Open young learners’ eyes to the wonderful world of minibeasts
As the weather is a bit warmer, it’s time to start thinking about embracing more opportunities for outdoor learning. So why not get stuck in with a topic on magnificent minibeasts? Here are some suggestions.
* Tell children to be gentle and to avoid disturbing the animals'habitats.
* Teach children to lift logs and stones carefully and return them to the same position to keep the animals' home intact.
* Explain that they shouldn't hold creatures for long as our hands are too warm and dry for many of them.
* Ask children to pick up the minibeasts using small paintbrushes or a spoon to avoid hurting them, to place them in a pot with a magnifying lid and to put only one minibeast in a pot at a time.
What are Minibeasts?
Minibeasts are basically small invertebrate ( without a backbone ) animals, examples of minibeasts are spiders, slugs, beetles, butterflies, earwigs and lots more. Did you know that Britain has over 25,000 species of known invertebrates?
Easy Bug House
Did you know you can make an easy bug house using just an empty drinks bottle and some sticks?
Dirt and worm Activity without the real worms.
Sensory play like this helps kids to process and retain information while also keeping them engaged.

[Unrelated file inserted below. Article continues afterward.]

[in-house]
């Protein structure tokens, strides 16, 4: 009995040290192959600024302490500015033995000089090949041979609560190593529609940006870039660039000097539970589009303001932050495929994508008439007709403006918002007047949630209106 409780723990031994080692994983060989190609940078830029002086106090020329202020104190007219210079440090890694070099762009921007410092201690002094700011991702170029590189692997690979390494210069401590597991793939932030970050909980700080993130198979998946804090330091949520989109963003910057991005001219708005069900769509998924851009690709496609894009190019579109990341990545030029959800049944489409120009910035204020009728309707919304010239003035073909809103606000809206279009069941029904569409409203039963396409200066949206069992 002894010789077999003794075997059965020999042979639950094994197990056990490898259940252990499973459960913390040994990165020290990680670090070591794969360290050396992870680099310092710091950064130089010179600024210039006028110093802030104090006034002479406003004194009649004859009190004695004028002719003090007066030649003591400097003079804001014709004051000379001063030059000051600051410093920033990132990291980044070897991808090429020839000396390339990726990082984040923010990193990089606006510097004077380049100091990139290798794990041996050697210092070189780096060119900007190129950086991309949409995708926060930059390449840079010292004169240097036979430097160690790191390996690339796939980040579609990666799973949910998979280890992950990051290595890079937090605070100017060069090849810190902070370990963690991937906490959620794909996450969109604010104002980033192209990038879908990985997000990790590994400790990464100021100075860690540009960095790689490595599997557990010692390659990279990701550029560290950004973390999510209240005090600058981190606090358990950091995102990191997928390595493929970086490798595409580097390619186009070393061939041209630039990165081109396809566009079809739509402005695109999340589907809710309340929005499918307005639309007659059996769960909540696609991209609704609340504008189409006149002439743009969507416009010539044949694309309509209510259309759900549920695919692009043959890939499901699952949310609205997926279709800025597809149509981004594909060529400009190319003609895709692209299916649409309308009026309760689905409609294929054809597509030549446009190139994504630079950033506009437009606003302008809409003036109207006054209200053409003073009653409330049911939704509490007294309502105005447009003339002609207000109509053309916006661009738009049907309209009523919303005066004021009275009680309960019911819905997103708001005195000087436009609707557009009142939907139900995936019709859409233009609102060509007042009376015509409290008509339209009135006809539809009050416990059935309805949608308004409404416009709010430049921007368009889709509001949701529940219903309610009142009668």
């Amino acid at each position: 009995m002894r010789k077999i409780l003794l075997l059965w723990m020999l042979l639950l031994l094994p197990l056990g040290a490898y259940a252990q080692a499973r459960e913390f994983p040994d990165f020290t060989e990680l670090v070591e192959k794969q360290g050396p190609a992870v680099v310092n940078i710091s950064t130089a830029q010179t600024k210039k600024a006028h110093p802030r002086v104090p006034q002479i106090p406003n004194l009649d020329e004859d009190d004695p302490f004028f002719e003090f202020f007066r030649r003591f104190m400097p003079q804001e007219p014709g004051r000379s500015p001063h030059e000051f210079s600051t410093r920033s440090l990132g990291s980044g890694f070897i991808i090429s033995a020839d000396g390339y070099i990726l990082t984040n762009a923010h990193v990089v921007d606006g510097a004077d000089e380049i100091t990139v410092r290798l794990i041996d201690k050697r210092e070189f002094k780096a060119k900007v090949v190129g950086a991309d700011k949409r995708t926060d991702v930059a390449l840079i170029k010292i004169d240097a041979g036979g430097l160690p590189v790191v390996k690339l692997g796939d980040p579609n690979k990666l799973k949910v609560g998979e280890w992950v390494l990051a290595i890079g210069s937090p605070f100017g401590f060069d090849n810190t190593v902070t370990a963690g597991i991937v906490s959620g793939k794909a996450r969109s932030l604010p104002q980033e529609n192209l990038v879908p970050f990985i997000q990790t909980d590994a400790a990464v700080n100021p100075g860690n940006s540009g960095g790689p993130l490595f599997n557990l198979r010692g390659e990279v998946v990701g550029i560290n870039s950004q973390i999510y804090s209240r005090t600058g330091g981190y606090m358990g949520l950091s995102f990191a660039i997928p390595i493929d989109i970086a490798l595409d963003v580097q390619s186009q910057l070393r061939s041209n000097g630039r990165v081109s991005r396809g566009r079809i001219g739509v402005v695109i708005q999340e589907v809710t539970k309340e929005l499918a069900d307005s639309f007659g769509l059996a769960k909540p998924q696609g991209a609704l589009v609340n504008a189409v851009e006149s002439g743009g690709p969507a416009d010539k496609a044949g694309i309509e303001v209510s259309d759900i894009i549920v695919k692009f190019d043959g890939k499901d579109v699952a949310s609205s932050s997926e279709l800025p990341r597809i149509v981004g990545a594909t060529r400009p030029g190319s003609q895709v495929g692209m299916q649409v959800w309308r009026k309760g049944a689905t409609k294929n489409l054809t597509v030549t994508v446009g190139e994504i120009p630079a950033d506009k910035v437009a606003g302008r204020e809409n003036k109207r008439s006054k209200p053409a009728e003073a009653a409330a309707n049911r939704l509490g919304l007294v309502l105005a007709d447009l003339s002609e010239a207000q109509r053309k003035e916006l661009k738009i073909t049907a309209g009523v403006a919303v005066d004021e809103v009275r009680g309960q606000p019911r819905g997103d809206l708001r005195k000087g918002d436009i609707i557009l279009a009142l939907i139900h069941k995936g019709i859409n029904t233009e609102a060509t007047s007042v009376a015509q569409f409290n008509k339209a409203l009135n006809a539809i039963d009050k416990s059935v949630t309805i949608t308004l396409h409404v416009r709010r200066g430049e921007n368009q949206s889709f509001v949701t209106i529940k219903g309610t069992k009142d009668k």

Cooked spaghetti noodles
Magnifying glasses, bug houses, tweezers, diggers, etc
Begin by filling a sensory bin or container with dirt/soil.
Toss in cooked spaghetti noodles, and you are all set with an engaging activity that kids of all ages are sure to love!
Dirt & Worm Sensory Play
Dig the cooked spaghetti "worms" in the dirt, and then I tossed in magnifying glasses, bug houses, and tweezers. What ever you have in the house for a bug hunt.
Make a real wormer. Just using a jar and some worms from your garden or you might find some on your walk.
And if minibeasts are not your thing. Try our rainbow hunt suggestion. See photo.
* Digging for worms.
* Turning over leaves and stones looking for worms, beetles and insects.
* Making maps of the outdoor area and marking where they found minibeasts.
Shaking the branch of a tree and collecting the insects that fall in the sheet.
* Collecting decaying leaves in a polythene bag, emptying the contents onto a tray and examining the insects under a microscope.
* Recording the minibeasts that they have found and where.
Things to say
* I wonder why the ants run so fast?
* Let's see what happens when we cover up the worm with leaves.
* I wonder what will happen if we put a stone carefully in front of the beetle?
* I wonder how we can find out what spiders like to eat?
* How can we find out what makes woodlice curl up so tight?
* Where can you suggest I look if I want to find some snails?
Possible learning outcomes
Enthusiastically joins in the activity
Displays a high level of involvement in activities
Describes what they see in simple terms
Identifies some features of animals that they observe